INSIDE WASHINGTON: Corps partly to blame for recent floods

Repercussions of putting well-being of fish and wildlife above flood control having devastating long-term effect.

Jacqui Fatka, Policy editor

March 21, 2019

4 Min Read
Ruined Spencer Dam Nebraska.jpg
Govenor of Nebraska

As the devastating images of flooded farmland, drowning livestock and underwater grain bins fill your social media news feed, your heart breaks for those affected. Weather is inevitable, yet the government’s management of the nation’s river and dam system by prioritizing fish and wildlife preservation instead of flood control has had a lasting effect.

In a case decided in March 2018, Ideker Farms et al. vs. United States of America, a federal judge in Washington, D.C., ruled in favor of 372 plaintiffs, including farmers, landowners and business owners, that the U.S. Army Corps of Engineers was liable for causing recurrent flooding and damaging farms in four states along the Missouri River.

In 2004, the Corps made a critical shift in the management of the Missouri River to restore its ecosystem and benefit and create habitat for threatened and endangered species. The action was a result of environmental groups suing the Corps for not protecting species under the Endangered Species Act (ESA). The Corps intentionally permitted the flooding in 2011 in order to further its highest priority (as per the Master Water Control Manual) of "habitat restoration" at the expense of the original top priority: flood control and preservation of human life and property.

Related:Bomb cyclone blasts ag with cold, snow, flooding

The court found that notching dikes and revetments, as well as reopening the historic chutes, which allows the river to meander and erode the bank, created potential impacts from floods. These changes to the river, coupled with increased reservoir storage and releases of threatened and endangered species from the dams during high river stages below the dams, served to cause or contribute to cause flooding in 2007, 2008, 2010, 2013, 2014 and since then.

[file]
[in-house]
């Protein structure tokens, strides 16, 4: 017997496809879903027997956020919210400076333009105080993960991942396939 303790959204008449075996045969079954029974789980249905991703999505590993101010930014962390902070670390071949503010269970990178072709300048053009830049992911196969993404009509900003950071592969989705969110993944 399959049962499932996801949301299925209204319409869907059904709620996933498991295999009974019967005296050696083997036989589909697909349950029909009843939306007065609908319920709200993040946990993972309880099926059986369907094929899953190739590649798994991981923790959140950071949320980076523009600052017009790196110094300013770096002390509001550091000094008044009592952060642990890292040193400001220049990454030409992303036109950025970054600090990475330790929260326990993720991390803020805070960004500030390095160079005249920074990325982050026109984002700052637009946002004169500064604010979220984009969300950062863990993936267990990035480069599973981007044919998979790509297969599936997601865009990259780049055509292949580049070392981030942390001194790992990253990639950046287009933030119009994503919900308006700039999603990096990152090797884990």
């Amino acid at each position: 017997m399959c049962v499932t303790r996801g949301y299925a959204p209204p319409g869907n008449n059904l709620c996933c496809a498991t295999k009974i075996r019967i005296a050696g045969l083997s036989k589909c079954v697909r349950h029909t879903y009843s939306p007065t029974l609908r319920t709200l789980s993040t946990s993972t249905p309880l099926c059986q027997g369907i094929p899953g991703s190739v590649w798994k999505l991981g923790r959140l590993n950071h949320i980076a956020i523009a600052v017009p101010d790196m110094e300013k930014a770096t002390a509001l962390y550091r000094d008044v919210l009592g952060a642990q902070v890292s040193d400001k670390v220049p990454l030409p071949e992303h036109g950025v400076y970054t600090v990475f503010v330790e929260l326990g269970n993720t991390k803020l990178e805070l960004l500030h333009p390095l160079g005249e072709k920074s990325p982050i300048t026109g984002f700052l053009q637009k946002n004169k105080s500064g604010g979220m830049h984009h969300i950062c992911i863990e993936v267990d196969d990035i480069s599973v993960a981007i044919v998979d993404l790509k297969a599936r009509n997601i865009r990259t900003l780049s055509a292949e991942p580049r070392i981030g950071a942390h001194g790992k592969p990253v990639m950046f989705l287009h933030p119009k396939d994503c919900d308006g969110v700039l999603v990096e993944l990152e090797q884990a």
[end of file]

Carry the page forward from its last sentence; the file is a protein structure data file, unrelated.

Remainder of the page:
Roger Ideker, a St. Joseph, Mo., farmer and lead plaintiff in the lawsuit, said those involved in the case think the magnitude of this particular event occurring now is greater because of the way the Corps is managing the upstream dams. The deterioration of the river and lack of capacity in the river from what it had prior to 2004 continues to create ongoing stress when weather events do occur.

“We know it rains, and we get a lot of snowmelt. Our position here is if we had flood control as priority number one before the new master manual came out, we would have less high water than we do now. Sometimes, inches matter on these flood events,” Ideker said.

“This river continues to flood or have high water a lot. It’s not Mother Nature turning against us; it’s more evolved,” Ideker added.

Related:Ag losses, damage from bomb cyclone nearing $1b in Nebraska alone

From the completion of the dam construction in 1967 until 2004, the Master Water Control Manual listed the priority functions in order of importance, with flood control being number one:

1. Flood control;
2. Irrigation and upstream beneficial uses;
3. Downstream water supply;
4. Navigation and power, and
5. Recreation and wildlife.